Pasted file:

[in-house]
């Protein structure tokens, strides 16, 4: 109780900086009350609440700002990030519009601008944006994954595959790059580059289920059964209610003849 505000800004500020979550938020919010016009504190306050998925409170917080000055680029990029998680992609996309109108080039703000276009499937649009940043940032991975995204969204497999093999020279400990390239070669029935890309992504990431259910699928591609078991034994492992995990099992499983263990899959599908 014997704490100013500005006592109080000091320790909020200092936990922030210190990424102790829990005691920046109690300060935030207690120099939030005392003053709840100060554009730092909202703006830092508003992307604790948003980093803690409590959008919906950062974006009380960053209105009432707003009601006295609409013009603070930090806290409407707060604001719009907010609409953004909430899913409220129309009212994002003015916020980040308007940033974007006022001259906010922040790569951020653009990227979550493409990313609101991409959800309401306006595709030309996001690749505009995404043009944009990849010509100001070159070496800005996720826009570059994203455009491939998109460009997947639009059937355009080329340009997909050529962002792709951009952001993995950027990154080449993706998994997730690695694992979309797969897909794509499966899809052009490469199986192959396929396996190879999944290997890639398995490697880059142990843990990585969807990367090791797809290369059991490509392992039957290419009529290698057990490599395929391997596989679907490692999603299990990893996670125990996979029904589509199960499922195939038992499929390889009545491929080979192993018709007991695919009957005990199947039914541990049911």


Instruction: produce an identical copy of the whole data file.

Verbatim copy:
[in-house]
């Protein structure tokens, strides 16, 4: 109780900086009350609440700002990030519009601008944006994954595959790059580059289920059964209610003849 505000800004500020979550938020919010016009504190306050998925409170917080000055680029990029998680992609996309109108080039703000276009499937649009940043940032991975995204969204497999093999020279400990390239070669029935890309992504990431259910699928591609078991034994492992995990099992499983263990899959599908 014997704490100013500005006592109080000091320790909020200092936990922030210190990424102790829990005691920046109690300060935030207690120099939030005392003053709840100060554009730092909202703006830092508003992307604790948003980093803690409590959008919906950062974006009380960053209105009432707003009601006295609409013009603070930090806290409407707060604001719009907010609409953004909430899913409220129309009212994002003015916020980040308007940033974007006022001259906010922040790569951020653009990227979550493409990313609101991409959800309401306006595709030309996001690749505009995404043009944009990849010509100001070159070496800005996720826009570059994203455009491939998109460009997947639009059937355009080329340009997909050529962002792709951009952001993995950027990154080449993706998994997730690695694992979309797969897909794509499966899809052009490469199986192959396929396996190879999944290997890639398995490697880059142990843990990585969807990367090791797809290369059991490509392992039957290419009529290698057990490599395929391997596989679907490692999603299990990893996670125990996979029904589509199960499922195939038992499929390889009545491929080979192993018709007991695919009957005990199947039914541990049911």